If you are heading to Yellowstone National Park this year, you have a lot of decisions to make. When will you visit? Where will you stay? What will you eat? What will you see? When will you book a hiking tour with me to cool, lesser-known destinations? 

One of the other questions you will need to ask yourself is “what entrance will I use to get into Yellowstone National Park?”

Officially, the park has five entrances from which to choose, each of which offers something a little different. Depending on where you are driving from and where you are headed, picking the right entrance can make the trip that much more enjoyable. While everyone who visits the park will inevitably end up with their favorite way to enter the park, I wanted to be of use and let you know what each entrance has to offer. Please note that the opening and closing dates for many of the entrances are weather dependent. Always check with the park before you head toward an entrance. I would hate for you to drive all this way and not be able to get into the park. 

In the sections below, I share with you the busiest times to visit each entrance, as well as sharing what the road to the entrance is like from the nearest town. I also let you know what the road in the park is like until you reach the nearest junction. If you ever have a question beyond the words below, please do not hesitate to reach out. Finally, the Northeast Entrance, known as the Silver Gate, is open all year, but in the winter months, you can only reach it by driving through the park from the North Entrance. Once the Chief Joseph Memorial Highway and the Beartooth Highway open up, you can reach Cooke City from Cody, Wyoming or Red Lodge, Montana.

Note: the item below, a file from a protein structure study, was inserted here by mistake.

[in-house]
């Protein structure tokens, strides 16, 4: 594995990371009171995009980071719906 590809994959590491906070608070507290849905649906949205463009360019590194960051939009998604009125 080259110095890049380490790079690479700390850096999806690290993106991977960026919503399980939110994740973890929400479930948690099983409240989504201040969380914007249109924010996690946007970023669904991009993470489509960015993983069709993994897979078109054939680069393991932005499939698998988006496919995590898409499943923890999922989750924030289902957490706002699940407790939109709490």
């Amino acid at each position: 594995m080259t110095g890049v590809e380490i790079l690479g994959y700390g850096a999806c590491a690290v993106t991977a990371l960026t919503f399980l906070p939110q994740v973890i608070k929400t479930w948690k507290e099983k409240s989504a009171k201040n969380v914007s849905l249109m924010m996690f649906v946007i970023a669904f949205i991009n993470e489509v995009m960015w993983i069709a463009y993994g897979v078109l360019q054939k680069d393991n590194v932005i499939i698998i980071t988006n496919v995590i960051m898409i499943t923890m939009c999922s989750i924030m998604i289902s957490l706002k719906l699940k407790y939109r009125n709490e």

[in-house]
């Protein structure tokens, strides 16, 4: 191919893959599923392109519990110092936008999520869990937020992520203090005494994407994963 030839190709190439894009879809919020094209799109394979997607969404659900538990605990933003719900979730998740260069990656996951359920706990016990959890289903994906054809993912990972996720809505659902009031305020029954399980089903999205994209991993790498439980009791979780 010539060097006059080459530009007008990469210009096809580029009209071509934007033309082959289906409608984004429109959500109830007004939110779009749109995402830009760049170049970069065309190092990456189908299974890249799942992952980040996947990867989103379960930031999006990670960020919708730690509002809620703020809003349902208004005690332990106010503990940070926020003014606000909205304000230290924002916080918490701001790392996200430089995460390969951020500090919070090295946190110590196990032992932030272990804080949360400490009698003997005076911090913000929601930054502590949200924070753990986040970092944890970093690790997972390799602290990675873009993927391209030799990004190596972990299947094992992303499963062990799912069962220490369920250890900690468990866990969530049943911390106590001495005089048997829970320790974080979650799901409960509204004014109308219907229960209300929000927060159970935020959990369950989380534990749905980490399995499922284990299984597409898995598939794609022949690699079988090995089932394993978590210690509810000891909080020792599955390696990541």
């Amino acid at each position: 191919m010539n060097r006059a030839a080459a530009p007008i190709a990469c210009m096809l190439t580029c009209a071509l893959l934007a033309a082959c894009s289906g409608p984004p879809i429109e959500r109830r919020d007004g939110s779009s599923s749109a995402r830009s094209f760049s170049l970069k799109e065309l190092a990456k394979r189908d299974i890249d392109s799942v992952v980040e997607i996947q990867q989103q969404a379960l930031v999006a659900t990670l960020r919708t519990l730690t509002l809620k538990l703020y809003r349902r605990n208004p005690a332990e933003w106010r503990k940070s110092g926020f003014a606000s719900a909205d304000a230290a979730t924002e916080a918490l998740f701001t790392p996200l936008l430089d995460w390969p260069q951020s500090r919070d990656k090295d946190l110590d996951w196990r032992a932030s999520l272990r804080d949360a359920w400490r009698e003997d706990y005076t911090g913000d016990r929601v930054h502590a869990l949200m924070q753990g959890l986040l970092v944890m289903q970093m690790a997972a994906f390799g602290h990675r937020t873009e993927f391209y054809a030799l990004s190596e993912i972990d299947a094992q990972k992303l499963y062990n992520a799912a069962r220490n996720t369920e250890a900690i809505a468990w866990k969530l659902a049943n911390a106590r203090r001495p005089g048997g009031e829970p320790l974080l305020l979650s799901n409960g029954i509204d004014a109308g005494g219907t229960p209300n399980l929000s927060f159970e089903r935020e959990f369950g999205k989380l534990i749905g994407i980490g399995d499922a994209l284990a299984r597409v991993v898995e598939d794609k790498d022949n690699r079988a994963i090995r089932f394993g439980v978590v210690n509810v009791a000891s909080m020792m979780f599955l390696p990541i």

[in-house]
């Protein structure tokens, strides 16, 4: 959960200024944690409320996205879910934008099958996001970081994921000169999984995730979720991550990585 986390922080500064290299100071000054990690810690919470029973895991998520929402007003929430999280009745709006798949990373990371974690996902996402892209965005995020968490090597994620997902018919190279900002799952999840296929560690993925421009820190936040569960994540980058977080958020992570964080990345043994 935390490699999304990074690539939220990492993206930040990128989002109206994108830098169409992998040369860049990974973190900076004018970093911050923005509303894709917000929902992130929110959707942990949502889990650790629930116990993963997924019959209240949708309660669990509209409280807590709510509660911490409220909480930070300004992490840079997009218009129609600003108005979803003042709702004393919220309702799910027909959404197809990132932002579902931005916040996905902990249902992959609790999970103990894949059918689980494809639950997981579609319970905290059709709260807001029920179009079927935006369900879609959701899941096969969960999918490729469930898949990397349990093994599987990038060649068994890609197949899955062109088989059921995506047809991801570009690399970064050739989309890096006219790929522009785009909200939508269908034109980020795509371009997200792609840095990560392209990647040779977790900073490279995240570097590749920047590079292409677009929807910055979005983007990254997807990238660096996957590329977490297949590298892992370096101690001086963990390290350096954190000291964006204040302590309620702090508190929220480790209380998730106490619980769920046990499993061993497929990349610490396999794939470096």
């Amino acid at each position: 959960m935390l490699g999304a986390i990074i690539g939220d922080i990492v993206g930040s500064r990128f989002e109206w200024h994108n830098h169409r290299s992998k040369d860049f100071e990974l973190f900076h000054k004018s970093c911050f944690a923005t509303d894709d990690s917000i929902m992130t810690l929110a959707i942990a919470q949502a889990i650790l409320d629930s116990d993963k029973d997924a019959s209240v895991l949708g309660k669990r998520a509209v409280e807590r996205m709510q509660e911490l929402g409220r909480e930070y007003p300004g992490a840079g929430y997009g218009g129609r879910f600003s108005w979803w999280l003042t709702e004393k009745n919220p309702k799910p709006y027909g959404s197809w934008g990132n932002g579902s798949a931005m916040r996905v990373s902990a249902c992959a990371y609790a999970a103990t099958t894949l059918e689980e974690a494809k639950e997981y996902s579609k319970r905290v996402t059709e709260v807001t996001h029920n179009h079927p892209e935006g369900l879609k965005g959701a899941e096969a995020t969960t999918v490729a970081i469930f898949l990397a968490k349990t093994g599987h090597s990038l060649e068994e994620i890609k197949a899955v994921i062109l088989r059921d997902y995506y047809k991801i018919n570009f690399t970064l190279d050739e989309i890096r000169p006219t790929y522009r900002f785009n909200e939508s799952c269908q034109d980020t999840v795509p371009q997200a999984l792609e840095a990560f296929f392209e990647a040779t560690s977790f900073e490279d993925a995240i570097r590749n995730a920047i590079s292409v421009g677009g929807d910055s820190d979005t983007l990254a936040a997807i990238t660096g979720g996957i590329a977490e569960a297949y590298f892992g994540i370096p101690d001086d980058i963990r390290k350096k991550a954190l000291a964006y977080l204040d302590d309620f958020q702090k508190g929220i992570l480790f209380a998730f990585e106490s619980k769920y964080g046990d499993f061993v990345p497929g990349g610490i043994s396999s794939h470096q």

The West Yellowstone Entrance 

Busiest Month:  July and August

Historic Busiest Time of Day: Between 9-11am, waits can be over an hour long in the summer. 

Seasonality: Schedule to open to passenger vehicles April 21st, 2023. Closes November 1st, 2023.

Closest Town with Amenities: West Yellowstone, Montana

Distance to Closest Major Park Attraction: Old Faithful is 31.4 miles from West Yellowstone. The other geysers basins, housing the Fountain Paint Pots and Grand Prismatic, are slightly closer.  

What You See Driving In:

The 14 miles of driving from the West Entrance to Madison Junction are incredibly memorable. You’ll drive along the Madison River, often spotting bison and elk, as well as bald eagles and osprey. The road is pretty flat and straight with a handful of pullouts to look for animals and take in the beauty of the valley and surrounding ridges. In the fall, this is a magical spot to see elk in the rut, bugling in the early morning hours through the fog. 

The Vibe of West: West Yellowstone is the stereotypical tourist town and a busy, seasonally opened gateway to the park, with a rural Montana twist. In town, you’ll find dozens of shops selling gear and nicknacks embalmed with Yellowstone words and pictures, as well as plenty of places to eat and stay. You’ll also find the Grizzly & Wolf Discovery Center, a not-for-profit wildlife park and educational facility that opened in 1993, as well as a giant screen theater, which shows regular movies, as well as a film that tells the story of Yellowstone. A few fast food restaurant are found in town. Additionally, there are a handful of sit-down restaurants and coffee shops to grab. Drink or bite to eat. Generally, West Yellowstone is a great introduction to the park, for both new visitors and those traveling with children. It is definitely a tourist town, with a hint of an old west vibe. One of the underrated gems of the region for those hoping to get to know Yellowstone tourism even better is the Museum of the Yellowstone, housed in the historic Union Pacific Train Depot.